Matchmaking and education service aims to raise quality of PR freelancers in Japan

The undertaking, spearheaded by former Blue Current MD Tetsuya Honda, is designed to teach best practices and farm talent out to clients looking for flexibility they can't find in agencies.

Tetsuya Honda
Tetsuya Honda

Two Japanese PR outfits are launching an initiative that aims to provide a more robust selection of skilled PR freelancers to the industry by providing best-practice guidance and learning opportunities.

The new service, called Scale PR Competency, is a joint undertaking between Honda Office, a company launched by former Blue Current MD Tetsuya Honda last year, and Vector, a large Tokyo-based agency. According to Honda, it is inspired by a rise in the number of freelance PR practitioners in Japan and lack of educational resources and consistency in the sector.

The central component is a database of freelancers, who can sign up free of charge for a learning programme and subsequent referrals to paying clients. The programme is based on a competency model that Honda developed based on his own experience and input from peers. It consists of five fundamentals he says are central to effective PR: ibeing able to relate to multiple stakeholders; being a spokesperson; social prescience and forecasting ability; narrative strength; and executional flexibility.

The syllabus is to be taught over six months in a common space at Vector’s headquarters by paid "professors"—senior PR professionals and marketers ranging from Honda himself to Shiseido CMO Daisuke Otobe. The initial round is set to begin in April.

Honda said the Japanese PR industry suffers from a lack of robust education due to the absence of such a competency model. "You can learn technical things like how to approach the media and write a press release, but there’s no best practice standard," he said. Facilities offered by institutions such as the Graduate School of Information and Communication, which launched in 2017, are "good but not enough", he said.

The service will generate revenue through talent matching: client companies pay a monthly fee dependent on the scope of a project in return for a recommendation as to suitable freelance practitioners. Honda said companies are often unable to judge PR people’s abilities, and as a result suffer from misalignment.

"You might need someone who can do corporate communications but what you end up with is more of a consumer marketing person," Honda said. While he hopes the freelancers in the database will be stronger after the teaching programme, the matching service takes effect from when they sign up.

Existing platforms such as Crowdworks enable connections between freelancers and potential clients in Japan across a range of sectors, but do not provide quality control or direct ‘matchmaking’.

Asked how he plans to guard against the presence of wholly untalented freelancers in the system, Honda said applicants would undergo a screening process including interviews before being admitted. He added: "We don’t expect everyone to be perfect thanks to this competency, but at least we’ll be able to track their strengths and weaknesses."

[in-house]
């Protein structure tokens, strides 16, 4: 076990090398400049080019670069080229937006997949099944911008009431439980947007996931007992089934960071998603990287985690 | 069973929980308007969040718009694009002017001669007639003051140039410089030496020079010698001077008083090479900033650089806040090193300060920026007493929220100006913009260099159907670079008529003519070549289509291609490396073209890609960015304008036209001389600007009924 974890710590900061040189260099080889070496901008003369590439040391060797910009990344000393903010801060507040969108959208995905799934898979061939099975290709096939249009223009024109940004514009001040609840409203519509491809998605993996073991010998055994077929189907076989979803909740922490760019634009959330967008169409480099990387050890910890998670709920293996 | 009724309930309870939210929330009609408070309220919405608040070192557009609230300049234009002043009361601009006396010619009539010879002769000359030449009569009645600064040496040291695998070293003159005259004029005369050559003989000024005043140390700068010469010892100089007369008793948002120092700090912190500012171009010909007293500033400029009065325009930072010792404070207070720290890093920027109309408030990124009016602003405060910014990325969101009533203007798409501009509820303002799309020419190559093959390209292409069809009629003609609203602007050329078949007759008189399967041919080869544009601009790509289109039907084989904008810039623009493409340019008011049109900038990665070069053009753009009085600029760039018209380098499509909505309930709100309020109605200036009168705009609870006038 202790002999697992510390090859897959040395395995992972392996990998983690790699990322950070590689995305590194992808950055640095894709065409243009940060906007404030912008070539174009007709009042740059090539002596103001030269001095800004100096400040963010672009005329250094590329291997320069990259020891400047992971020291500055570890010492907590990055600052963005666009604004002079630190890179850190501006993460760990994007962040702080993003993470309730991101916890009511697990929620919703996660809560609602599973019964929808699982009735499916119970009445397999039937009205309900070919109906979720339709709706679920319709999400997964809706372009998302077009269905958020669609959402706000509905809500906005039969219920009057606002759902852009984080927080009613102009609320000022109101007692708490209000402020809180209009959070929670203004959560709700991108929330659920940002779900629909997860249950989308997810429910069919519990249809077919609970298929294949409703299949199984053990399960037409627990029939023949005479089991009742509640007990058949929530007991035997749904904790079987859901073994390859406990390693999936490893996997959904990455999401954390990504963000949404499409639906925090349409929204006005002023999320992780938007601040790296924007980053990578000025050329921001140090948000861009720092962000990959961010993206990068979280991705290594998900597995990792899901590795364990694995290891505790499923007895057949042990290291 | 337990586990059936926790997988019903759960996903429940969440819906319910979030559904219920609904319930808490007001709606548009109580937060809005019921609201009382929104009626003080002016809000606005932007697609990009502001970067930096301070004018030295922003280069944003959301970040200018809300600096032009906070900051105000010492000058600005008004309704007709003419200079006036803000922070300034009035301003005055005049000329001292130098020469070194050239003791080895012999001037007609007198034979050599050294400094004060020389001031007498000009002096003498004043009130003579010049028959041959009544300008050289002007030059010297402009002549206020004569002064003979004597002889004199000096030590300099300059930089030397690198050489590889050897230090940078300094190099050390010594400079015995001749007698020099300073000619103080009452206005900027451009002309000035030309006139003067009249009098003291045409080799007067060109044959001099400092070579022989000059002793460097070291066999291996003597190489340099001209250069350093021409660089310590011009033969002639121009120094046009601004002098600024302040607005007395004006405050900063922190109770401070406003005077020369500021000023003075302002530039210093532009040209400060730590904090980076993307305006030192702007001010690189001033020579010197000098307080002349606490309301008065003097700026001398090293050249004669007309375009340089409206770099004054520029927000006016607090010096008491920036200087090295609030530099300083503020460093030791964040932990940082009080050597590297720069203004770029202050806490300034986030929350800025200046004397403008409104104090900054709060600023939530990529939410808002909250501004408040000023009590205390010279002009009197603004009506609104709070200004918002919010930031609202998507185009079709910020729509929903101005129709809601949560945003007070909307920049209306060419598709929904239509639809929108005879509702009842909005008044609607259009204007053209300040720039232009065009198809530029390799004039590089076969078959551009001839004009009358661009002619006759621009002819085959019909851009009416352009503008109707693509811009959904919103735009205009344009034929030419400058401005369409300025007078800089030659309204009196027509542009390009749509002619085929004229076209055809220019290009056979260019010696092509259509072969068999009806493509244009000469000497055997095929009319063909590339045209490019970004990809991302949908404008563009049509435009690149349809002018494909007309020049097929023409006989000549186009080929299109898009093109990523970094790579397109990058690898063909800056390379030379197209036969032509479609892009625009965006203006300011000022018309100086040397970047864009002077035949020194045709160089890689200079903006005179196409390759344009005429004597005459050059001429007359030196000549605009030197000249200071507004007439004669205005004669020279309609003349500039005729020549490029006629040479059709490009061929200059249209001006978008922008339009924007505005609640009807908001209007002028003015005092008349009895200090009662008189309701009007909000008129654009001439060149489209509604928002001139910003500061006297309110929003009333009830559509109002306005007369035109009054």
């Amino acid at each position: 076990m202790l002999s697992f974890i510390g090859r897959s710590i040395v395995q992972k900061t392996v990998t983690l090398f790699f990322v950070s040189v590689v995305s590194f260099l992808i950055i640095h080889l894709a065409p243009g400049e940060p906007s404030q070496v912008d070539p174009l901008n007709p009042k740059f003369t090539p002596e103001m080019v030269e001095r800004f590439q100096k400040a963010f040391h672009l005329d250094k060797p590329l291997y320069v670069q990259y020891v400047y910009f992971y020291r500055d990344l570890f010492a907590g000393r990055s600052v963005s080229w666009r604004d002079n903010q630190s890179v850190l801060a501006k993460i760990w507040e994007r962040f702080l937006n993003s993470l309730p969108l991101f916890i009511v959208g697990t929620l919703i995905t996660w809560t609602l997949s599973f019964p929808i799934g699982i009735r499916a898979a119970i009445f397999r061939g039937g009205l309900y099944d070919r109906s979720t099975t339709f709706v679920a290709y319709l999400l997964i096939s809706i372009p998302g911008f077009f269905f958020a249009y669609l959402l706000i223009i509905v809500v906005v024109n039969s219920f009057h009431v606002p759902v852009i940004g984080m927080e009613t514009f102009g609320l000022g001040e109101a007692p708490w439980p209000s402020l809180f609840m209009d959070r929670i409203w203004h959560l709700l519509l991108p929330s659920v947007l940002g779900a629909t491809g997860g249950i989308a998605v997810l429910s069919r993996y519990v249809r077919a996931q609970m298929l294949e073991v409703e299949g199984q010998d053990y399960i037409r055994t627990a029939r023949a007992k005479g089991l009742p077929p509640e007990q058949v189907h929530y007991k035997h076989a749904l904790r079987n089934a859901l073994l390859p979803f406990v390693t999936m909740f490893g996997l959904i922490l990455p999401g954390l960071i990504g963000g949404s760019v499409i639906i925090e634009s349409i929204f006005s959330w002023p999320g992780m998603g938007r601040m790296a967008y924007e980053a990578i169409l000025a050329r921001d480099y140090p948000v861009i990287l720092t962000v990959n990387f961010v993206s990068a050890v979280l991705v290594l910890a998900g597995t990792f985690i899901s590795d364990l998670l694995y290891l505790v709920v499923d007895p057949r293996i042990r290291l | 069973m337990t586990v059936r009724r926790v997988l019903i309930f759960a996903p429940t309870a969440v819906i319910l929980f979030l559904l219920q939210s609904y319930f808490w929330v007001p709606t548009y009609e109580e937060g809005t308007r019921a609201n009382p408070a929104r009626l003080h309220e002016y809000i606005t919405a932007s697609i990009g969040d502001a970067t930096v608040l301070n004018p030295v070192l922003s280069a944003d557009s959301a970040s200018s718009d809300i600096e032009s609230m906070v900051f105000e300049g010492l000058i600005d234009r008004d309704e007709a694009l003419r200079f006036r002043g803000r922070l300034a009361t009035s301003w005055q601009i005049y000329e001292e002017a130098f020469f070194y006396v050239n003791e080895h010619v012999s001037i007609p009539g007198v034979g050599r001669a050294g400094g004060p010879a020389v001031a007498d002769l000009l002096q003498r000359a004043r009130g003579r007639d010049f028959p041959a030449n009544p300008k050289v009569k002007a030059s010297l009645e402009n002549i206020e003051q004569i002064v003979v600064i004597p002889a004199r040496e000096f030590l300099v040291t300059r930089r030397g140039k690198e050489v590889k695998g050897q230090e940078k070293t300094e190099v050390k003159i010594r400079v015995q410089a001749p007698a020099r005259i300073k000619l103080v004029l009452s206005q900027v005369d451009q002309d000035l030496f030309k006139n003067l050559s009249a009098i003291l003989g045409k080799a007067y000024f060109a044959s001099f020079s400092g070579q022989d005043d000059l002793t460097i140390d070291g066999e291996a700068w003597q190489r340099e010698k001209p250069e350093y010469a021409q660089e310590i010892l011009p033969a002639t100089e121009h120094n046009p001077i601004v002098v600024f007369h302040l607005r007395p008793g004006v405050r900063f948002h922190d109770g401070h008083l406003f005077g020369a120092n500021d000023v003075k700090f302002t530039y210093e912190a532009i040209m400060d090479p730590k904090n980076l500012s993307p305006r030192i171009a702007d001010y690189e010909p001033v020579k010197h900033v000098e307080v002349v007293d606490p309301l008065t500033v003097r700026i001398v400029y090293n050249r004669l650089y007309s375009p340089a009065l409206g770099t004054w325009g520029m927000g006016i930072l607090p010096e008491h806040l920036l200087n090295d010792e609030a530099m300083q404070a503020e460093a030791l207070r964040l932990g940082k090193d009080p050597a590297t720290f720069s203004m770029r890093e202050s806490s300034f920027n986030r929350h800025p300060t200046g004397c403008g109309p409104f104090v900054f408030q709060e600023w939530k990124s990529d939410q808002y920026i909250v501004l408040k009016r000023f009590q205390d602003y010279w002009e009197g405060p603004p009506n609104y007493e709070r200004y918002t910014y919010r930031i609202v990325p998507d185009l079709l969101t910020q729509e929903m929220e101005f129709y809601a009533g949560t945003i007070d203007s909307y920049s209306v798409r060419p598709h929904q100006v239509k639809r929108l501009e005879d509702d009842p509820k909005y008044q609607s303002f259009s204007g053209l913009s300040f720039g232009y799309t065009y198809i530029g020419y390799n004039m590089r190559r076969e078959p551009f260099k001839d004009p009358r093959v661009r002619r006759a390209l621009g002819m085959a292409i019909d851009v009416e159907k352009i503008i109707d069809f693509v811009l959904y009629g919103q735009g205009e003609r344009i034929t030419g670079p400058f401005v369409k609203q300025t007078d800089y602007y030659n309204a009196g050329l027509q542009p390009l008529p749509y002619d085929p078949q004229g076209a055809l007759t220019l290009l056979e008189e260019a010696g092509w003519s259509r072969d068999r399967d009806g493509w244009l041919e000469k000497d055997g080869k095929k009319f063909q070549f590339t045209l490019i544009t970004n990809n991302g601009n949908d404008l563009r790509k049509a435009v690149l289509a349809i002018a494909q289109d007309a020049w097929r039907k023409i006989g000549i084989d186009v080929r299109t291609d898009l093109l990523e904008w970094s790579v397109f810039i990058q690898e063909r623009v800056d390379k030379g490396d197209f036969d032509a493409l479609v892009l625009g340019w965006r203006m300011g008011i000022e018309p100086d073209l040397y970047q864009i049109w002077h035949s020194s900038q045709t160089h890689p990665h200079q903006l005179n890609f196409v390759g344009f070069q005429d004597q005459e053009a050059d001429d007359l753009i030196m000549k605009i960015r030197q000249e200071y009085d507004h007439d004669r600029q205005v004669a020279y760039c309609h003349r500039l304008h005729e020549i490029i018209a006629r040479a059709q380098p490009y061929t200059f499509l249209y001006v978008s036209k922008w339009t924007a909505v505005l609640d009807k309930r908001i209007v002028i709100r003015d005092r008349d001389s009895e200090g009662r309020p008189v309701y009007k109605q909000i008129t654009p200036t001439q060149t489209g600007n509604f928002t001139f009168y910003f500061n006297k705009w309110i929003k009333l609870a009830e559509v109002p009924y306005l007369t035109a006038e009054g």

He did not name clients but said that a sales team from Vector had been approaching potential companies including startups.

Honda said since he launched his own company he had received numerous requests to recommend individual practitioners. He said freelancers themselves were looking for ways to become "more professional" and justify higher fees for their work.

An independent PR operator who Campaign spoke to in Tokyo agreed that young PR professionals would benefit from more of a support system. Having worked at an agency herself, she said many would like to break out of the agency environment due to an overload of clients and an inability to provide depth of service to any single account. Servicing 12 clients at a time was not unusual, she said. At the same time, would-be entrepreneurs are deterred by the risks involved in going it alone and absence of a steady stream of income. For that reason, she was doubtful that the ranks of freelancers in Japan are currently growing.

Still, Honda said the demand is there. "Clients want more flexibility," he said, noting that enlisting an agency for a project, while sometimes justified, can be unnecessarily costly. An in-house communications manager at a multinational company in Tokyo, who did not wish to be named, said she would welcome a platform that provided access to high-quality individual service providers not just in the field of traditional PR but also areas such as social media and marketing.

"I think having more freelance people in the industry is good, but my concern is that without this kind of system it won’t be sustainable," Honda said. "Young people gradually go back to the 'dark side' again. Their growth is stopped by a lack of education and they find they need to compromise by taking jobs they don’t want in order to survive. Clients can’t evaluate them, so it all shrivels up. We need to avoid [that happening]."

A version of this article first appeared on Campaign Asia

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